Many people don’t realize that aggravating a pre-existing condition at work is considered to be a new work injury. Pre-existing conditions include any past injuries or diseases, including those that develop overtime, like arthritis and degenerative disc disease.
Most people have some kind of pre-existing condition, and many of these conditions are not particularly painful or uncomfortable until the workplace injury occurs.
Factors to Consider
There are a few factors to consider in a situation where you’ve injured part of your body that has been injured or affected in the past, including the following:
Did you have any problems with the pre-existing condition before the workplace injury?
Did your workplace injury cause the pre-existing condition to become more painful without returning to your former level of comfort?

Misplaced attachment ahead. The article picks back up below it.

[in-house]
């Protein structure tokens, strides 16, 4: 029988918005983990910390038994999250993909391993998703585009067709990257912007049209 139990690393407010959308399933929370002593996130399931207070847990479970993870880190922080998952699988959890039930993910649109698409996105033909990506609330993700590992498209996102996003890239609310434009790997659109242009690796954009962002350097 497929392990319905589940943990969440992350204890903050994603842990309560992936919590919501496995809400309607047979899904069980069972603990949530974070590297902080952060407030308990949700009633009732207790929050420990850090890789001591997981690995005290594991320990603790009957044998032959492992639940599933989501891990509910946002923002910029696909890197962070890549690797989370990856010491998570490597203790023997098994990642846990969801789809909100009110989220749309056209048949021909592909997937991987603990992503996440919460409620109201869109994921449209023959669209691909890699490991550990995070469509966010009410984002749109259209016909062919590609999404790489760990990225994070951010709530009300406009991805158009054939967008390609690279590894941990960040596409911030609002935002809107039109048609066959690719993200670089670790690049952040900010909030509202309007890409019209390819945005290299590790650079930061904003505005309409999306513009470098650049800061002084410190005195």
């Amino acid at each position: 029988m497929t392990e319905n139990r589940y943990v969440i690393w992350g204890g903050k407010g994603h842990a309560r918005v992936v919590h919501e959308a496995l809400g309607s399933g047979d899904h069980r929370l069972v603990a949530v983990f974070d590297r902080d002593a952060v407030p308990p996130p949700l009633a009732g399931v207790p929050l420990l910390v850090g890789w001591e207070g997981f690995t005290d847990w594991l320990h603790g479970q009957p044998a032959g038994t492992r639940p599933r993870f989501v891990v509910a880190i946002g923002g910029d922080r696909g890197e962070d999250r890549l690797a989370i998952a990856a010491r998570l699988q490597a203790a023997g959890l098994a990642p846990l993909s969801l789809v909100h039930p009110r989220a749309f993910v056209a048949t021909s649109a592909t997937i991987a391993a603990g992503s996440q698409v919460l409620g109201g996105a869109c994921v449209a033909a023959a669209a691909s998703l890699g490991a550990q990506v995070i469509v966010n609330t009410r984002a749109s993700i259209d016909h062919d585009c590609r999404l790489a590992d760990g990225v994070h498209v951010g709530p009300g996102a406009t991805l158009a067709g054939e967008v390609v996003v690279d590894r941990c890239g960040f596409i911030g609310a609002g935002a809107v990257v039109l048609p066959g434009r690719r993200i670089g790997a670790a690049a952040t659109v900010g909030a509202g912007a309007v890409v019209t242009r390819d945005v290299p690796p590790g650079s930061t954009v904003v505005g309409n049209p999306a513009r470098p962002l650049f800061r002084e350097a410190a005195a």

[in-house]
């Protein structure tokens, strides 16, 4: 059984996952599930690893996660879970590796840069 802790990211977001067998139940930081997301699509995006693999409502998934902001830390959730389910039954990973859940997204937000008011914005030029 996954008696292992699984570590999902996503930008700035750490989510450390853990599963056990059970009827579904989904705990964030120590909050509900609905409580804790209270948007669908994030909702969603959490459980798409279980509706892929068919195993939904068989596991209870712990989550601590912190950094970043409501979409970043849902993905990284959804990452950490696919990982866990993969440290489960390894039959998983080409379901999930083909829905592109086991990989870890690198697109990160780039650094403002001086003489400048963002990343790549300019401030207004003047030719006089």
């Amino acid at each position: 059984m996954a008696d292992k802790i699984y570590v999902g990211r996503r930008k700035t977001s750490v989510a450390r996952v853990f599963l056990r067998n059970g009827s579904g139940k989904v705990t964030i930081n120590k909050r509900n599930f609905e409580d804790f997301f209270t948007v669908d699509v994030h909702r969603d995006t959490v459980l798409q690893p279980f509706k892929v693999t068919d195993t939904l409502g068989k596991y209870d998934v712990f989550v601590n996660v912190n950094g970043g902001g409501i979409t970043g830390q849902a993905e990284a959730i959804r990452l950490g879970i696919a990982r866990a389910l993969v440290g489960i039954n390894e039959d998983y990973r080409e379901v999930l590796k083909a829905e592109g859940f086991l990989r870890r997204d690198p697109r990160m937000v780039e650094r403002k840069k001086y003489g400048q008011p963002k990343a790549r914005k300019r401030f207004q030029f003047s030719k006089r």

Did you hear any strange sounds or feel any strange sensations from the area of the pre-existing condition at the time of your workplace injury?
Is your pain in a different location of the body part affected by the pre-existing condition? (For example, a neck injury causing pain in one arm could now cause pain in the other arm).
Has your range of motion in the area of your pre-existing condition been reduced since the workplace injury occurred?
These are just a few factors that can help you to figure out if your pre-existing condition has been aggravated by your workplace injury. You will want to get a full medical evaluation and provide your doctor with your history of medical conditions and the changes you’ve experience since the workplace injury. Never hide injuries. Be honest with your doctor.
Contacting a Lawyer
When you are pursuing a workers’ compensation claim that involves a pre-existing condition, it is a good idea to seek a free consultation from a workers’ compensation attorney. This is the best way to get legal advice and guidance and make the best decisions regarding your claim.